U.S. Cardinal Questions Israel's Security Barrier

While Israel has a right to protect its citizens, the security barrier separating Israel from the Palestinian territories raises human rights concerns, said a U.S. cardinal. “The most tragic thing I have seen is the miles-long wall that separates Jerusalem from Bethlehem and separates families and keeps farmers from the land that has been in their families for generations. It is humiliating and distressing,” Cardinal John P. Foley, grand master of the Knights of the Holy Sepulcher, told participants at the 11th international conference of the Holy Land Christian Ecumenical Foundation on Oct. 24. “I appreciate the Israeli government’s concern for security” and respect it, he said. “But many of these measures raise serious human rights issues that they refuse to acknowledge and address.” The security barrier is a series of barbed-wire fences, security roads and looming cement slabs that if completed as planned, would stretch 400 miles through the West Bank and restrict the movement of 38 percent of its residents.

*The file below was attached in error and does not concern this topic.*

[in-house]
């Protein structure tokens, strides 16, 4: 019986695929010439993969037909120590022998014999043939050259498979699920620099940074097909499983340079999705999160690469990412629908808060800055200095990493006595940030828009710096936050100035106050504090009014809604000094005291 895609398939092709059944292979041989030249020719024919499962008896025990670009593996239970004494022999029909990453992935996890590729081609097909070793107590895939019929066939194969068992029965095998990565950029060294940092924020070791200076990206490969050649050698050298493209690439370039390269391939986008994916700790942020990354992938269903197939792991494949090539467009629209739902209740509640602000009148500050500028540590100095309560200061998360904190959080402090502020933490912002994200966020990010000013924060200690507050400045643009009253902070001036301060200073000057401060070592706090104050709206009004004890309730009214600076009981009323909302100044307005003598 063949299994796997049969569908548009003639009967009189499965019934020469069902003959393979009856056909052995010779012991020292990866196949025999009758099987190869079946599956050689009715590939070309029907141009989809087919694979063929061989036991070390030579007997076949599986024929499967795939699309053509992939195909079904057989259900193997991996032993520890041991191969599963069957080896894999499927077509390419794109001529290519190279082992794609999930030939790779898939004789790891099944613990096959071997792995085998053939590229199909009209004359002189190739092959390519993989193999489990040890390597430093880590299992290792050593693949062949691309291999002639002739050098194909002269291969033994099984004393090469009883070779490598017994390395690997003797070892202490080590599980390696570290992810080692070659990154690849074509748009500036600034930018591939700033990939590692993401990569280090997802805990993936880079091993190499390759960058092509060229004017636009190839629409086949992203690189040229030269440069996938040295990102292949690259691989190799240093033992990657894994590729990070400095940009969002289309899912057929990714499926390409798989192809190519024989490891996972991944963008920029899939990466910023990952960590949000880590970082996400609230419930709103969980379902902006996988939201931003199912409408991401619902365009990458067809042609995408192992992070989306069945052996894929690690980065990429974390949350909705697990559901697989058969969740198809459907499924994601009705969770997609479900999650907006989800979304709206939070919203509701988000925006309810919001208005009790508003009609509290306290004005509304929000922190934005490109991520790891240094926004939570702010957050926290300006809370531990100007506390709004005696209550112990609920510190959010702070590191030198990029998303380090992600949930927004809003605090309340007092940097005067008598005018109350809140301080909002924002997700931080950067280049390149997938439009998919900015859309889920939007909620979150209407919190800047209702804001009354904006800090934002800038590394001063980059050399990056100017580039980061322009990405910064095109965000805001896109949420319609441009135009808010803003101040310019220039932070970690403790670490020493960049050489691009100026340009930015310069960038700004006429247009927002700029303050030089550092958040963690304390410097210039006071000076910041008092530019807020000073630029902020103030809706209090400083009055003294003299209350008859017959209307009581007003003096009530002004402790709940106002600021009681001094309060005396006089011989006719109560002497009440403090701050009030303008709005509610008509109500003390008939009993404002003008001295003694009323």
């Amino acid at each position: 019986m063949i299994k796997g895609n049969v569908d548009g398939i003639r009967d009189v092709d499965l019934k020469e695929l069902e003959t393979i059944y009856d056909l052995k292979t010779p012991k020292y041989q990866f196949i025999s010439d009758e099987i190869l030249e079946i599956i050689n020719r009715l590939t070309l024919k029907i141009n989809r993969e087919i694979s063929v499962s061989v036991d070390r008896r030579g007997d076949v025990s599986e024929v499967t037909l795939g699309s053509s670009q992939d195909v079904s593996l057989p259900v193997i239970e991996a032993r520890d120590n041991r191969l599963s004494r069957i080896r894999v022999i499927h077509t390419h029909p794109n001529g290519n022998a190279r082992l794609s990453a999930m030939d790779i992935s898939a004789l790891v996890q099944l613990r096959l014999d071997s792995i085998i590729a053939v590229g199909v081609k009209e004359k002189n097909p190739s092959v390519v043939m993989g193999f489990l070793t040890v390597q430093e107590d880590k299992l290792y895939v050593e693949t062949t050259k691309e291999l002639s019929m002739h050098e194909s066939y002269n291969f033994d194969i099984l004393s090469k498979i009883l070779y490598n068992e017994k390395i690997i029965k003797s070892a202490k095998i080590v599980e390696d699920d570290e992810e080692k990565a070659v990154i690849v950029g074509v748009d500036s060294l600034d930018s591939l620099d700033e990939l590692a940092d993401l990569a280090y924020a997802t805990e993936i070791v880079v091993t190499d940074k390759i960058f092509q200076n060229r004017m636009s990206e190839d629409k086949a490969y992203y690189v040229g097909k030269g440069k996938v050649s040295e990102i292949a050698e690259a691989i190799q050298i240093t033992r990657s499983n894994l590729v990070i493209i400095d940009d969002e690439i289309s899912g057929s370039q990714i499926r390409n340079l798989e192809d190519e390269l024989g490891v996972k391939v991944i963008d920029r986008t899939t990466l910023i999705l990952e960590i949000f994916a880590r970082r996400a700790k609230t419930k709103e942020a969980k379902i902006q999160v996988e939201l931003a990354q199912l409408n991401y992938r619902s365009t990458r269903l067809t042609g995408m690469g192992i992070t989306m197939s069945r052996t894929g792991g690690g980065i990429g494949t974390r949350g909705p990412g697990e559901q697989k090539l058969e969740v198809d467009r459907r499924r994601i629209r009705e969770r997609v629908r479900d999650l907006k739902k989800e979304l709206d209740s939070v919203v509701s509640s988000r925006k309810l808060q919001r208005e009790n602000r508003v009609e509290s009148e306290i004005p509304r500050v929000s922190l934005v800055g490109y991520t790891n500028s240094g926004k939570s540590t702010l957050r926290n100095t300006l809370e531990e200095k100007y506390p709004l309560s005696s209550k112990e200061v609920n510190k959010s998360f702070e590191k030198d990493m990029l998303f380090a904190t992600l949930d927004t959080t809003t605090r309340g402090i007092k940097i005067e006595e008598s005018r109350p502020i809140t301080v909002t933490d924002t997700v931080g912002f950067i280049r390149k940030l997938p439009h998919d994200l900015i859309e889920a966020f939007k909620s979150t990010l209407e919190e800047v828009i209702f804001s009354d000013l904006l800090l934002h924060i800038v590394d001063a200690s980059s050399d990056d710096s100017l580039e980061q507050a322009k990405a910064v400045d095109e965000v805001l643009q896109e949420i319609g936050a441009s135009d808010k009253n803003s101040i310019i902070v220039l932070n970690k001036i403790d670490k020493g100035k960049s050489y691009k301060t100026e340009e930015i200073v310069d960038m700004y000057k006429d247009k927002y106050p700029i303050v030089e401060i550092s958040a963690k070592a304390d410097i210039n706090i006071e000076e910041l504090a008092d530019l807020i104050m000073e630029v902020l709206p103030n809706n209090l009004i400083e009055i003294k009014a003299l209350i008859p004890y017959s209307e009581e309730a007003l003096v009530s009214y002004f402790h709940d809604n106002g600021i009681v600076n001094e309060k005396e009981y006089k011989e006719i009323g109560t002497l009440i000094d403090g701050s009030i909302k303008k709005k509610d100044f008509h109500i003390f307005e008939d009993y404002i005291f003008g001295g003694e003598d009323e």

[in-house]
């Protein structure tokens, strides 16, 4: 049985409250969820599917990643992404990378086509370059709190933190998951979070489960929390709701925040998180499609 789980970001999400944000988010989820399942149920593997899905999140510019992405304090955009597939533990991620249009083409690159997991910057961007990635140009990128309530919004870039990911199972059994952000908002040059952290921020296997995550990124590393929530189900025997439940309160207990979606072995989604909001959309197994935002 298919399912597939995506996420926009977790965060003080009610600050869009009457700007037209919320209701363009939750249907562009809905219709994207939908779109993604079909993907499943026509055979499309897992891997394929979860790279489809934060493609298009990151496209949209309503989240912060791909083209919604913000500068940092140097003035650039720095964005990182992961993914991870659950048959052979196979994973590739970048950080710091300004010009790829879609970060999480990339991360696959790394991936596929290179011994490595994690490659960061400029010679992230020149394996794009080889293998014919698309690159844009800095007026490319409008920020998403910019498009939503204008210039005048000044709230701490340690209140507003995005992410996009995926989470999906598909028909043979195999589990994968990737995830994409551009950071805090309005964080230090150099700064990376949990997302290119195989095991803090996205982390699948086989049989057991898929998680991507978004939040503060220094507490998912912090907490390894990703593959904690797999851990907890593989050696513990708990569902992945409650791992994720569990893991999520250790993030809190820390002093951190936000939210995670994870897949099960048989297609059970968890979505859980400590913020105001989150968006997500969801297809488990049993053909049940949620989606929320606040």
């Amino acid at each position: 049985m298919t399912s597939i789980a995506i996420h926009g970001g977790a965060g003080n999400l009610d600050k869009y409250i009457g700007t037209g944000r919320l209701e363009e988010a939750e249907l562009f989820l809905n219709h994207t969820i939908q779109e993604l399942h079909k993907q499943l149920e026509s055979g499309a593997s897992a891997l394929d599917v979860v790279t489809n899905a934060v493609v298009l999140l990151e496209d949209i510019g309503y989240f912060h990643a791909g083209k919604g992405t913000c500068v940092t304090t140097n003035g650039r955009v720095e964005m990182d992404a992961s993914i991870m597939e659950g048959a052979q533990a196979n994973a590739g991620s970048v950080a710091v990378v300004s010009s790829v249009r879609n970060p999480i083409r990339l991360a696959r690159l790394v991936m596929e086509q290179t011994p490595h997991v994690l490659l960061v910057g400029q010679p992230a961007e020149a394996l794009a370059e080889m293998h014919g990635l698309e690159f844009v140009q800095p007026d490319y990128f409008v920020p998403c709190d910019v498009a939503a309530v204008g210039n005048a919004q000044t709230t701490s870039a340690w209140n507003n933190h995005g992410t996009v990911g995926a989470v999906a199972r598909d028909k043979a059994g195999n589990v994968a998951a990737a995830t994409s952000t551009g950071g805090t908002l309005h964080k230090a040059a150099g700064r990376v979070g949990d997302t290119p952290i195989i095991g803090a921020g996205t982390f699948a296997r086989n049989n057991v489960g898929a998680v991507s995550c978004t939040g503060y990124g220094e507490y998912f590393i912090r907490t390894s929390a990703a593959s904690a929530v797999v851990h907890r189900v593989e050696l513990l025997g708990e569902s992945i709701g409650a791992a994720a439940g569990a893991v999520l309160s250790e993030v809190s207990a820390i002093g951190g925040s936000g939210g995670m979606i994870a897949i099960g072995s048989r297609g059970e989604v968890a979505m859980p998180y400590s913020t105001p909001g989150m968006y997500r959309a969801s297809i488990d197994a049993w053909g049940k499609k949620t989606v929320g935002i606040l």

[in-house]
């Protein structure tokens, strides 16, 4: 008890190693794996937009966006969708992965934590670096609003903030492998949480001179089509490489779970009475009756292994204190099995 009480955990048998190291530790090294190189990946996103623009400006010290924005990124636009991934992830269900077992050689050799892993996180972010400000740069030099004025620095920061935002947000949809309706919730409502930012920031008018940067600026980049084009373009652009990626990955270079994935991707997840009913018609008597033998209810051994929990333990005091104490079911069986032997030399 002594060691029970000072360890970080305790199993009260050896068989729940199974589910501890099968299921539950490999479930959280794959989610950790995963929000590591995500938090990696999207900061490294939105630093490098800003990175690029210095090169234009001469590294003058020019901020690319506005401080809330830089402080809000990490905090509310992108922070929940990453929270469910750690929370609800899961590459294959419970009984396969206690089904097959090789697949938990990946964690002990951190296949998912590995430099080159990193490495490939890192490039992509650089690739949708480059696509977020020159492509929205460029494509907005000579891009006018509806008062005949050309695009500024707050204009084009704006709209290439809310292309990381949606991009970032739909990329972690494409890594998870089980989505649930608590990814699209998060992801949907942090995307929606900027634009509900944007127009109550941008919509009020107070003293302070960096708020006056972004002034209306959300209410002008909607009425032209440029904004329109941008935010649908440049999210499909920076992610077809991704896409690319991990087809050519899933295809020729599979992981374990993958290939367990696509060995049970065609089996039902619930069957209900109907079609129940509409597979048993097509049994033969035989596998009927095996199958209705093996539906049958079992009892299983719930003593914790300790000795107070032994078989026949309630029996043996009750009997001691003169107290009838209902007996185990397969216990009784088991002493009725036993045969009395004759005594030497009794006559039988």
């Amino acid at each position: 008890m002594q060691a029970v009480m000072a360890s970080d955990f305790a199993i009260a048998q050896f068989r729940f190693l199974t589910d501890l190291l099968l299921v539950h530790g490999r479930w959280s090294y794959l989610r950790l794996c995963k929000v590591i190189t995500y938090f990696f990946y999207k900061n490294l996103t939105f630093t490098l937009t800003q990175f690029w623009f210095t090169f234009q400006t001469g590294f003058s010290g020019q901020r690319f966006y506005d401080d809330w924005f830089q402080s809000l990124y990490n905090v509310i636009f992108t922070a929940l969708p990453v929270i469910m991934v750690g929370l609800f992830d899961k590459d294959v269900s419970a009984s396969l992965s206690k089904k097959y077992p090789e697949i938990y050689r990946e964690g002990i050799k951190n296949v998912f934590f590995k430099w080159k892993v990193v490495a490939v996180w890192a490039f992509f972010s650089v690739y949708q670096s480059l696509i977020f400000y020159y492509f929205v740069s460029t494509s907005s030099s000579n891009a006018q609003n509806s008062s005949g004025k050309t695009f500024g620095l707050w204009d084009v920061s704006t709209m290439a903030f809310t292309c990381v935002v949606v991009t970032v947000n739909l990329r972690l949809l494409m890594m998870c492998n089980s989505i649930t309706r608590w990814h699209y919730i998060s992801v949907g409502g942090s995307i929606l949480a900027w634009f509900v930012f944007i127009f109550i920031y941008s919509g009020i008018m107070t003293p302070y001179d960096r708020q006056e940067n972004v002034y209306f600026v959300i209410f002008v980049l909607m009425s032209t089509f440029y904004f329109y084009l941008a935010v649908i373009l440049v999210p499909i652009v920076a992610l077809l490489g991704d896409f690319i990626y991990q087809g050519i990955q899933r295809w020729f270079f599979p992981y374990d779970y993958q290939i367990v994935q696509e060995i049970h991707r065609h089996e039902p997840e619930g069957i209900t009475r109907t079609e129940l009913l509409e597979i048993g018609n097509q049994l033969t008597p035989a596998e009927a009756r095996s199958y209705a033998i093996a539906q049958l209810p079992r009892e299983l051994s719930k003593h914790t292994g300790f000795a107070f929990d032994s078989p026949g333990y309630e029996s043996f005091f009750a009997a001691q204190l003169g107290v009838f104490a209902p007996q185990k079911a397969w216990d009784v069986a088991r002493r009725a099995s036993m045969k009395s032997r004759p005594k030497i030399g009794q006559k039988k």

Comments are automatically closed two weeks after an article's initial publication. See our comments policy for more.

Advertisement
Advertisement

Don't miss the best from America

Sign up for our Newsletter to get the Jesuit perspective on news, faith and culture.

The latest from america

“I ask forgiveness,” the pope said on his flight from Lima to Rome. “It’s a hurt [caused] without wishing it.”
Gerard O’ConnellJanuary 22, 2018
Jesus “is here in Lima, or wherever you are living, in the routine of your daily life and work.”
Gerard O’ConnellJanuary 21, 2018
People and cheered Pope Francis everywhere he went on this last day of his visit.
Gerard O’ConnellJanuary 21, 2018
A boy presents a hat to Pope Francis upon his arrival at the international airport in Trujillo, Peru, Jan. 20. (CNS photo/Paul Haring)
“Just as the apostles faced the storm on the sea, you had to face the brunt of ‘El Niño costero.’”
Gerard O’ConnellJanuary 20, 2018